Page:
Best Peggy Lee Songs: 20 Essential Tracks To Give You Fever

The best Peggy Lee songs range from chaste declarations of love to vampy, seductive come-ons, reflecting the singer’s wide ranging skills.

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Volume 3 1960s Discs 8 & 9 049 copy web optimised 1000
Photo courtesy of the Peggy Lee estate

Peggy Lee was a sophisticated stage persona created by a humble railroad station agent’s daughter from Jamestown, North Dakota, whose real name was Norma Deloris Egstrom. She rose to fame at the height of the big band era, serving her apprenticeship with the “King Of Swing,” Benny Goodman, before establishing herself as one of the pre-eminent female singers of the post-war age. Realizing that versatility could help maintain the public’s interest in her, she navigated many different musical paths, from jazz, blues, and swing to Latin, pop, soul, and even, in her later years, soft rock. The best Peggy Lee songs reveal what a versatile singer she was.

A blonde bombshell who cultivated an aura of mystique, Lee was blessed with a laconic vocal style, never wasting a note and eschewing unnecessary embellishment. Or, as her former arranger, Artie Butler, once told this writer: “She could change the molecules of the oxygen around her because she mastered the art of simplicity. It wasn’t that she had the greatest voice, but she was a unique song stylist. You just heard two notes and knew it was her.” To celebrate her singular talent, here’s a countdown of the 20 best Peggy Lee songs.

Listen to the best Peggy Lee songs on Apple Music and Spotify.

20: Light Of Love (1958)

In the wake of “Fever”, Capitol released this contrasting non-album curio: a short, happy-clappy gospel-style number with a chirpy, singalong chorus. Stylistically, it seemed the very antithesis of her earlier smash. Even so, “Light Of Love” was a hit single and reached No.63 in the US pop charts.

Light Of Love (Remastered 2000)

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19: Pass Me By (1965)

This, the Cy Coleman/Carolyn Leigh-penned title song from Lee’s second Capitol album of 1965, originally came from the soundtrack to the Cary Grant comedy-drama movie Father Goose, released a year earlier. Military-style drum rolls propel this jaunty tune, which breaks into syncopated jazzy swing rhythms in the last verse. It marched straight into the US Adult Contemporary charts, plateauing at No.20.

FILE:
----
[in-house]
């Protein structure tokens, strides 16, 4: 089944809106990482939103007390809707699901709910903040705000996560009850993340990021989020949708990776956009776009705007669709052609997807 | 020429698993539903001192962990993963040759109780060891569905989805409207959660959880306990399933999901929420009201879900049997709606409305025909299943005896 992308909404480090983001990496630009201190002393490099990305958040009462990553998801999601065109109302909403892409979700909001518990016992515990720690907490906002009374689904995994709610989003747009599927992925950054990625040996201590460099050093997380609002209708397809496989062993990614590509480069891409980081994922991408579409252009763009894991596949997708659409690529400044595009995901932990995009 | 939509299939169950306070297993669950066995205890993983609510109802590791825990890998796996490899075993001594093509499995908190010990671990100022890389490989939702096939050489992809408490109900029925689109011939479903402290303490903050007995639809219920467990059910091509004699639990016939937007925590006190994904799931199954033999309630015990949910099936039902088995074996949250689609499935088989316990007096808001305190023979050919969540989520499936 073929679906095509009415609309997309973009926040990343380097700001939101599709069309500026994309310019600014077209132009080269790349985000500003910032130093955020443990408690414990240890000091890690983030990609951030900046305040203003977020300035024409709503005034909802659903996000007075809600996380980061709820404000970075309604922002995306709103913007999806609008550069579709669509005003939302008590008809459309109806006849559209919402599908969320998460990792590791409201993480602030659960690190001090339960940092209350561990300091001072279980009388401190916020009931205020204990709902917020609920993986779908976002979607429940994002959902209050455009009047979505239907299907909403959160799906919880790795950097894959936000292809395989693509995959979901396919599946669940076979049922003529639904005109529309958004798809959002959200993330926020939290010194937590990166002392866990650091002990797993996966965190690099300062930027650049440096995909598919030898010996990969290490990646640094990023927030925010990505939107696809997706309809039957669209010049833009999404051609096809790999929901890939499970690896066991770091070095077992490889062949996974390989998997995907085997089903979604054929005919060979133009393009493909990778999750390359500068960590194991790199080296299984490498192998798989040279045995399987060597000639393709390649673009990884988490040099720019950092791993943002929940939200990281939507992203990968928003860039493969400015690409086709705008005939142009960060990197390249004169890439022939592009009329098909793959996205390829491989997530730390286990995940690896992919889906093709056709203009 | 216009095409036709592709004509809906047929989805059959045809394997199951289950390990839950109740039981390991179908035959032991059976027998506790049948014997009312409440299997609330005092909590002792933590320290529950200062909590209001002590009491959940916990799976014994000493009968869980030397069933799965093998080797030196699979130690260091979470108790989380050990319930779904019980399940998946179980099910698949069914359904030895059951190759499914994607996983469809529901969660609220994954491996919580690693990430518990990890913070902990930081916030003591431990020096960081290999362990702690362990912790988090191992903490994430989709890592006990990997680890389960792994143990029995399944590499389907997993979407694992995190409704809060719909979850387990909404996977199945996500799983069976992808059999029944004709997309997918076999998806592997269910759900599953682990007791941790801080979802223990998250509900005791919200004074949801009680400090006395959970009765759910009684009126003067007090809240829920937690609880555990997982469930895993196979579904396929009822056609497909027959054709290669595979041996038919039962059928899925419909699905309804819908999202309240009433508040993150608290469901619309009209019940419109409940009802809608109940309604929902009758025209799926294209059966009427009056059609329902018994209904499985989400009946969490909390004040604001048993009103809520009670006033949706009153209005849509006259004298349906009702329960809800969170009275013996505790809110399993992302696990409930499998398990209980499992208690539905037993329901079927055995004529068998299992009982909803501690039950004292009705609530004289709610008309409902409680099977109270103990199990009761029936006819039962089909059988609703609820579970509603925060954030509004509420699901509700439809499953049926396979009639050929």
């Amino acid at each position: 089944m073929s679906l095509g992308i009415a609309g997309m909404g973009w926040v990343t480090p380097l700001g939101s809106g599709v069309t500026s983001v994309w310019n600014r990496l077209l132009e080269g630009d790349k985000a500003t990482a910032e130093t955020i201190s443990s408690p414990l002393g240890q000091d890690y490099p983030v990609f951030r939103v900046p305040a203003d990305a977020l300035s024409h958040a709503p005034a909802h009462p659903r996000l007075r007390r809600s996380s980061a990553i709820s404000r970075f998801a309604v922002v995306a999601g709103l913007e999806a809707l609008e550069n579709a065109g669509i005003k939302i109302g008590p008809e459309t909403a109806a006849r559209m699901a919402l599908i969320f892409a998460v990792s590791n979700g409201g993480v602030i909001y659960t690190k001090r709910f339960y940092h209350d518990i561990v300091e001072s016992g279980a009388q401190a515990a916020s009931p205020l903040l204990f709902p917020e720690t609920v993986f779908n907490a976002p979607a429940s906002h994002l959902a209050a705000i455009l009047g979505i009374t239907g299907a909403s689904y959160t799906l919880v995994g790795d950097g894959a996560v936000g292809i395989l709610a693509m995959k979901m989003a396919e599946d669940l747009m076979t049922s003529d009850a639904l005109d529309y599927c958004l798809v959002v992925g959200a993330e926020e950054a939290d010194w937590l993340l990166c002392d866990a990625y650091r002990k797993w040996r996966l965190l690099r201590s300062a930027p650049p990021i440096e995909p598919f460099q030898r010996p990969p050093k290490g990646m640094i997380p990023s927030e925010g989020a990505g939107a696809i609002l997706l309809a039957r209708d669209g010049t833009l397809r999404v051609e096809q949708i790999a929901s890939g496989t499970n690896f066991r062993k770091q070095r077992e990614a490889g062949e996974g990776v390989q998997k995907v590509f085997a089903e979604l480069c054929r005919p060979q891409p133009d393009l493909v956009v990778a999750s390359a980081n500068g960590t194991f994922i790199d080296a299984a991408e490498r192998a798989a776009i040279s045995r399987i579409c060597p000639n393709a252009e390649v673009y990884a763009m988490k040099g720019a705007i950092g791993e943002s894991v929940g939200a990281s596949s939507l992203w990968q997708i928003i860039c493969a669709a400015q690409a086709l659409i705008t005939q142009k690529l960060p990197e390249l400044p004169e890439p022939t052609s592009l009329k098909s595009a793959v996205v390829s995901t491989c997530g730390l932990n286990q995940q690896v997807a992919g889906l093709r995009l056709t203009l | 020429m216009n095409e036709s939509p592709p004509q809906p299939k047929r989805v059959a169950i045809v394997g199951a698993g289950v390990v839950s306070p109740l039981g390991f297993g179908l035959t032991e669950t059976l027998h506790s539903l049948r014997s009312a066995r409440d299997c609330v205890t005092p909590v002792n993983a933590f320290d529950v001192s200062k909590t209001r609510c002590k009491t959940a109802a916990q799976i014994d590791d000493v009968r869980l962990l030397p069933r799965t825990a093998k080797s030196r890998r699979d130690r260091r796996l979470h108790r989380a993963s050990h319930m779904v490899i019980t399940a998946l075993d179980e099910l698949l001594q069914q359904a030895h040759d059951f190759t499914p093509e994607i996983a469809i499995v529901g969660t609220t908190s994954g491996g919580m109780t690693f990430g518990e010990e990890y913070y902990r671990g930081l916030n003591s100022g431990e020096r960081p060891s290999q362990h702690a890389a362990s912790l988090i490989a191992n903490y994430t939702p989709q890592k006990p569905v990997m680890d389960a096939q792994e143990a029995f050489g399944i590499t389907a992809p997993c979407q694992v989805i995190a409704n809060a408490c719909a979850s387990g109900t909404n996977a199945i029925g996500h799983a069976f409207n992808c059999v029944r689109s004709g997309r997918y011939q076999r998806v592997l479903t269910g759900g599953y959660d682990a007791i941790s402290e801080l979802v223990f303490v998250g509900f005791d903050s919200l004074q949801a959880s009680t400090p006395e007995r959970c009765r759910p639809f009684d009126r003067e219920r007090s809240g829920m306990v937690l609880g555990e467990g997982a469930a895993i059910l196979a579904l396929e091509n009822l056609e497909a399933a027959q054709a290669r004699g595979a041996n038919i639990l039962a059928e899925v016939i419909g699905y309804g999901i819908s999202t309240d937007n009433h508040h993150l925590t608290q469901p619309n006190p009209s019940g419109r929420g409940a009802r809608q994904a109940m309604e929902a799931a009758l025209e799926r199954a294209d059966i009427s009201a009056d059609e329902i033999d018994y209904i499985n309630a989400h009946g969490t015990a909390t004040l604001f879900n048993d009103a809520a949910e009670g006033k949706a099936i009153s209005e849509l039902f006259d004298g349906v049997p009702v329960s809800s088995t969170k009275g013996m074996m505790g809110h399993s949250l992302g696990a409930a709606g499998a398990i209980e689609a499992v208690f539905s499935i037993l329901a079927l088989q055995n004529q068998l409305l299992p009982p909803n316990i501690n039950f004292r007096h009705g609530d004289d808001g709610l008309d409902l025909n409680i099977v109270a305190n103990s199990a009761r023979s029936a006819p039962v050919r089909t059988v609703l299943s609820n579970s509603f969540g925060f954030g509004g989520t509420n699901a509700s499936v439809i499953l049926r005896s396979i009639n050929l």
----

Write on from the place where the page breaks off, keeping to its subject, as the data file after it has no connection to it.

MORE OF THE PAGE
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18: Sweetheart (1958)

With its stripped-back bass-and-drums arrangement, the sinuous “Sweetheart” was very similar in its style, mood, and tempo to Lee’s chart smash “Fever,” released earlier the same year. R&B singer-songwriter Winfield Scott, who penned Elvis Presley’s “Return To Sender,” wrote the song.

17: Sugar (That Sugar Baby Of Mine) (1955)

Lee showed that she could act as well as sing via her role in the movie Pete Kelly’s Blues, which brought her an Academy Award nomination for Best Supporting Actress. Taken from the soundtrack, this smoothly swinging Billie Holiday-esque song was a re-recording of a tune that Lee cut in the decade prior.

Sugar (That Sugar Baby Of Mine)

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16: I’m Gonna Go Fishin’ (1960)

Peggy Lee showed great ingenuity by writing lyrics for Duke Ellington’s title theme from the soundtrack to Otto Preminger’s 1959 movie Anatomy Of A Murder. A driving big band number rendered in 6/8 time, the tune goes through several ascending key changes – which Lee navigates with aplomb – and then gradually subsides, coming to a sudden halt.

I'm Gonna Go Fishin' (Remastered)

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15: My Man (1959)

“My Man” was Lee’s blues-infused version of a 20s French cabaret song (“Mon Homme”), which featured on her Capitol album I Like Men! Her voice, sassy and seductive, is underpinned by a minimalist arrangement characterized by prominent drums, tinkling piano licks, and slivers of muted trumpet. The tune reached No.81 in the US pop charts.

My Man (Remastered 1995)

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14: Caramba! It’s The Samba (1948)

After the phenomenal success of “Mañana (Is Soon Enough For Me),” Lee, then 28, took her musical inspiration from Brazil for this colorful hip-shaking romp which features a warbling flute and chirpy woodwind darting behind her assured, smooth vocals. Lee’s then-husband, guitarist Dave Barbour, also shows his prowess with a nimble-fingered solo. Though not as popular as “Mañana,” it made No.13 on the US charts.

13: Hallelujah, I Love Him So (1959)

As “Fever” and “I’m A Woman” illustrated, Lee had a penchant for taking R&B songs and remaking them in her own image. She did it again with this Ray Charles hit, which was initially deemed controversial for its marriage of gospel and blues music. Lee, however, gave it mainstream acceptability with a swinging and, at times, elegant big band arrangement. It charted at No.77 in the US and later appeared on Lee’s 1960 compilation, All Aglow Again!